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  The Producer Price Index (PPI) Rose 0.2% in March
Posted Under: CPI • Data Watch • Employment • Government • Inflation • Markets • PPI • Fed Reserve • Interest Rates
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Implications:   Do you hear that sound?  It’s the door creaking closed on the chances for a June rate cut. While the producer price index rose a modest 0.2% in March, that comes on the back of above-trend increases the prior two months.  Through the first three months of 2024, producer prices rose at a 4.4% annualized pace, while year-ago comparisons are on the rise and now back above 2.0% for the first time since April of last year.  Paired with consumer price data out yesterday showing inflation re-accelerating, the Fed is unlikely to feel the confidence that the inflation fight is won.  Looking at March itself, lower energy costs helped keep producer prices contained, down 1.6% on the back of falling gasoline prices, while food prices – the other typically volatile category – rose 0.8% on a jump in costs for processed poultry.  Stripping out these two components shows “core” prices rose 0.2% in March, following an outsized 0.5% increase in January and a 0.3% rise in February.  While the Fed can take some solace in noting the twelve-month rise in core prices has eased since peaking at 9.7% back in March of 2022, they remain up 2.4% in the last twelve months and accelerated to a 4.2% annualized rate over the first three months of 2024.   The 0.2% rise in core inflation in March was led by services, up 0.3%, while goods prices outside of food and energy rose 0.1%.  The largest price increases came from securities brokerage, commercial equipment wholesaling, and airline passenger services, which were partially offset by lower costs for traveler accommodations and auto retailing.  Further back in the pipeline, processed goods prices fell 0.5% in March and are down 1.7% in the past year, while unprocessed goods prices declined 1.9% in March and are down 7.1% in the past year.  Further easing in inflation will come should the Fed have the patience to let a tighter monetary policy do its work.  But inflation risks rearing its ugly head once again should the Fed falter and cut rates too quickly.  The markets – and the Fed itself – seem increasingly doubtful that rate cuts are near. And for good reason. In other news this morning, initial claims for jobless benefits fell 11,000 last week to 211,000, while continuing claims rose by 28,000 to 1.817 million.  The figures are consistent with continued job gains in April.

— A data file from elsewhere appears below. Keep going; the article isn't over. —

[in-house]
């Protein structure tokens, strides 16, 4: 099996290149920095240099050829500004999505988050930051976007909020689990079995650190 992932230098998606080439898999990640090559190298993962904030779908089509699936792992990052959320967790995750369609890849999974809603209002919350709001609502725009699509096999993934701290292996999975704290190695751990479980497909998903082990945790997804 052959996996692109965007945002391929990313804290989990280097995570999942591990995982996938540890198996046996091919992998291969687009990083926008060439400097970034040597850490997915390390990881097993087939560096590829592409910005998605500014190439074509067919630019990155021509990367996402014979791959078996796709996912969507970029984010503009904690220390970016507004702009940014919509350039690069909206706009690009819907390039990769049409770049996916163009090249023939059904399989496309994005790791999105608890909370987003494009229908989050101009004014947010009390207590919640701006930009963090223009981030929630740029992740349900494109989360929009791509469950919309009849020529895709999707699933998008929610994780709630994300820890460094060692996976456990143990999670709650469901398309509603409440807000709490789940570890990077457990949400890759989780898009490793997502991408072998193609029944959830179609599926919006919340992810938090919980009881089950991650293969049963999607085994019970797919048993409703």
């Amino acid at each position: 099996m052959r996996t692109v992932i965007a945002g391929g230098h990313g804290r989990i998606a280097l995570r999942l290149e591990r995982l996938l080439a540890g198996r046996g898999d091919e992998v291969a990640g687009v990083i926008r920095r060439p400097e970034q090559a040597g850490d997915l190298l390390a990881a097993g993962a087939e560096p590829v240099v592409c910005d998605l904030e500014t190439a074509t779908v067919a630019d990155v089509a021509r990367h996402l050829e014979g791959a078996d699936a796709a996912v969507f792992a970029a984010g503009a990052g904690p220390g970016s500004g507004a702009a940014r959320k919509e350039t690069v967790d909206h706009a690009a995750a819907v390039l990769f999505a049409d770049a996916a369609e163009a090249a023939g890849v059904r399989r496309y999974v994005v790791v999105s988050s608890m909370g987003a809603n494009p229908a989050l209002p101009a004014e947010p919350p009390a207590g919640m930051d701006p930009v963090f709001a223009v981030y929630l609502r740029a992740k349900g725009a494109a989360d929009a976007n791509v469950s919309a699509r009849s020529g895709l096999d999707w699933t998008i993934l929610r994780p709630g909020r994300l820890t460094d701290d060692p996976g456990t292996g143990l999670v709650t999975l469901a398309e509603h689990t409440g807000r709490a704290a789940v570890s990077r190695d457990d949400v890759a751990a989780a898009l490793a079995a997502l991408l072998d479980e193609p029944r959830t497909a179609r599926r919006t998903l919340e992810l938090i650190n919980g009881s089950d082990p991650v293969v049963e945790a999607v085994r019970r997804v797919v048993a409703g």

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Posted on Thursday, April 11, 2024 @ 11:08 AM • Post Link Print this post Printer Friendly

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